Natural look weaves into media

From Lisa Gaye Hamilton on ABC’s drama, The Practice, to R&B stars like India.Arie, black women in highly visible entertainment positions are sporting naturally inspired hairstyles and they’re gaining popularity.

“A long time ago African-American beauty was the Diahann Carroll look with straight hair, always in place,” said James Hawkins, Associate Dean of the School of Journalism and Graphic Communication.

“That has given way. Producers are no longer putting out the black version of the blue-eyed blonde as much as they used to.”

Though western beauty standards still influence black women’s choices in hairstyles, Hawkins said, “in the long run, people will not keep thinking that is the only way to be considered attractive.”

It has been a long run for black women to accept their hair in its natural state, call it beautiful and have the entertainment industry agree.

But it’s not only for style, said Valencia Jones, president of the Florida chapter of the American Hairbraiders and Natural Haircare Association and co-owner of Mandisa Ngozi Art and Braiding Gallery in Tallahassee.

“Some people are trying to make a statement, but natural hairstyles are ideal for people with busy schedules like entertainers because they are low maintenance,” said Jones, who has worked with Erykah Badu and George Clinton.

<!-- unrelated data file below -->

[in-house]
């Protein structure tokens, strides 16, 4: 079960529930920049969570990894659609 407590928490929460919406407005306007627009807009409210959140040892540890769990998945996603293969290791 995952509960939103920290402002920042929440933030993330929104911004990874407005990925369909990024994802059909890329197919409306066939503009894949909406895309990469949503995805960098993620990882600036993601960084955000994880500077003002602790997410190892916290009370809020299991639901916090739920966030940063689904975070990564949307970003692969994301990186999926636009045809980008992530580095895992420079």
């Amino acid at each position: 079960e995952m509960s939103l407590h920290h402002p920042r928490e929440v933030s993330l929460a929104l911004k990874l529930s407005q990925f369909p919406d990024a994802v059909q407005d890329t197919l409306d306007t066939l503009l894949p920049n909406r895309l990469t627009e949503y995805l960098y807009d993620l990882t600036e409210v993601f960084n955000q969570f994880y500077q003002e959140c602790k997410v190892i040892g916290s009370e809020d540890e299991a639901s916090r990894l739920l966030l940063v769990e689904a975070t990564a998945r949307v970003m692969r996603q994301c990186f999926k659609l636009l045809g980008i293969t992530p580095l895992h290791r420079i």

“Some styles can last as long as three months and will still be healthy under hot lights in a photo shoot.”

“Hair in its natural state is safer, healthier and builds your self-esteem.”

Women who are really comfortable with themselves can wear their hair natural and not care if it’s accepted or not,” Jones said.

“Seeing more black women with natural hair in the media is not just a fad. It’s much deeper than that.”

She said seeing more women with natural hair on television makes others more accepting. The Mandisa Ngozi salon has clients from Atlanta to Miami, many of whom are professional women between 30 and 40, who don’t have a problem sporting an Afro or locs.

“It’s not about politics; it’s about style and individuality,” said Jocelyn Amador, editor in chief of Sophisticate’s Black Hairstyles and Care Guide, the best-selling hair and beauty publication for black.

“The affects of natural hair are wonderful because it provides versatility.”

Think Alicia Keys’ cornrows, Jill Scott’s twisted Afro, Vanessa Williams’ locs.

“And now there is color on natural hair, not just texture,” Amador said. “It all depends on individuals presenting their own flair to the look.”

Amador added there still is and always will be a strong market for permed styles, but it’s not the only option for African Americans.

“Everyone is always looking for something new, and change is a good thing.”